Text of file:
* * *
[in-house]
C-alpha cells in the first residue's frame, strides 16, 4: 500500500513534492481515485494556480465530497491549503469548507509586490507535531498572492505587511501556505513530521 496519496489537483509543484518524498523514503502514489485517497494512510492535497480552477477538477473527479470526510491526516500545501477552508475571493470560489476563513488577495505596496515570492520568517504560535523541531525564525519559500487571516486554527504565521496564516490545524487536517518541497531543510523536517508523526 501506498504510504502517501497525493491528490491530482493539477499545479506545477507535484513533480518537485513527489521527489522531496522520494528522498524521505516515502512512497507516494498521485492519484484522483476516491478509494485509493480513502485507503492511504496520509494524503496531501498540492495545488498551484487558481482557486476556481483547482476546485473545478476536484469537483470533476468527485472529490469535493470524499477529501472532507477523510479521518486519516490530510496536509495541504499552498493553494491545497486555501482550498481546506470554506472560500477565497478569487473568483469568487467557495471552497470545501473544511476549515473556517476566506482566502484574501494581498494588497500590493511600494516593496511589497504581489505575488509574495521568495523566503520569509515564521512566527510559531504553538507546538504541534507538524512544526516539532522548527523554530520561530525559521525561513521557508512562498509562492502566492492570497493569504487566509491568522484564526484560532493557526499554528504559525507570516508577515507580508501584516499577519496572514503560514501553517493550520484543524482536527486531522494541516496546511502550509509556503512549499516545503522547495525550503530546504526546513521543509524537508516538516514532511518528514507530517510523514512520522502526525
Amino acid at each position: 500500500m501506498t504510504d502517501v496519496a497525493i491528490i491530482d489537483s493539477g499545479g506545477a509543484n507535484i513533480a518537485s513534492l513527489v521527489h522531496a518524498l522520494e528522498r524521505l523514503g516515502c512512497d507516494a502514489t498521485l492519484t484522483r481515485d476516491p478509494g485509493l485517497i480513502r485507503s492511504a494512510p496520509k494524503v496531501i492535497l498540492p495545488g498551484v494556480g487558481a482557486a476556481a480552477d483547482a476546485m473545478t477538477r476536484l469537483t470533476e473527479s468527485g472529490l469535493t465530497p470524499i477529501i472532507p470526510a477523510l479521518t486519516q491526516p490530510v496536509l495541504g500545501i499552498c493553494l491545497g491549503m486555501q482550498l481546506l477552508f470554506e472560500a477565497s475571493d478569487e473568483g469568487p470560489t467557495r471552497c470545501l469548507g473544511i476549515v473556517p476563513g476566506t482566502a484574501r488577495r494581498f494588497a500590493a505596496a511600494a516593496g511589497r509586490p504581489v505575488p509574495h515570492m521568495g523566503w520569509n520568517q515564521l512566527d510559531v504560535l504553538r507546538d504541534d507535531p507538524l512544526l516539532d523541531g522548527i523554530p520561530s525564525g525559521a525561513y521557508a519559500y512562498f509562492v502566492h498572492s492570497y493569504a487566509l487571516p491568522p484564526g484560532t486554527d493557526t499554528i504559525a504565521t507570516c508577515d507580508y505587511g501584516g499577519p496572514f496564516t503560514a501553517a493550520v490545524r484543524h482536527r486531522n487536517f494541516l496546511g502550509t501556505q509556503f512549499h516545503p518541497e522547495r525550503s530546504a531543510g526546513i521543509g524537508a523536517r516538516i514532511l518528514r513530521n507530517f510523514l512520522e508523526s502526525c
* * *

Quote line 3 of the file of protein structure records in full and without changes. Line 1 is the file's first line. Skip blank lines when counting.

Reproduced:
Amino acid at each position: 500500500m501506498t504510504d502517501v496519496a497525493i491528490i491530482d489537483s493539477g499545479g506545477a509543484n507535484i513533480a518537485s513534492l513527489v521527489h522531496a518524498l522520494e528522498r524521505l523514503g516515502c512512497d507516494a502514489t498521485l492519484t484522483r481515485d476516491p478509494g485509493l485517497i480513502r485507503s492511504a494512510p496520509k494524503v496531501i492535497l498540492p495545488g498551484v494556480g487558481a482557486a476556481a480552477d483547482a476546485m473545478t477538477r476536484l469537483t470533476e473527479s468527485g472529490l469535493t465530497p470524499i477529501i472532507p470526510a477523510l479521518t486519516q491526516p490530510v496536509l495541504g500545501i499552498c493553494l491545497g491549503m486555501q482550498l481546506l477552508f470554506e472560500a477565497s475571493d478569487e473568483g469568487p470560489t467557495r471552497c470545501l469548507g473544511i476549515v473556517p476563513g476566506t482566502a484574501r488577495r494581498f494588497a500590493a505596496a511600494a516593496g511589497r509586490p504581489v505575488p509574495h515570492m521568495g523566503w520569509n520568517q515564521l512566527d510559531v504560535l504553538r507546538d504541534d507535531p507538524l512544526l516539532d523541531g522548527i523554530p520561530s525564525g525559521a525561513y521557508a519559500y512562498f509562492v502566492h498572492s492570497y493569504a487566509l487571516p491568522p484564526g484560532t486554527d493557526t499554528i504559525a504565521t507570516c508577515d507580508y505587511g501584516g499577519p496572514f496564516t503560514a501553517a493550520v490545524r484543524h482536527r486531522n487536517f494541516l496546511g502550509t501556505q509556503f512549499h516545503p518541497e522547495r525550503s530546504a531543510g526546513i521543509g524537508a523536517r516538516i514532511l518528514r513530521n507530517f510523514l512520522e508523526s502526525c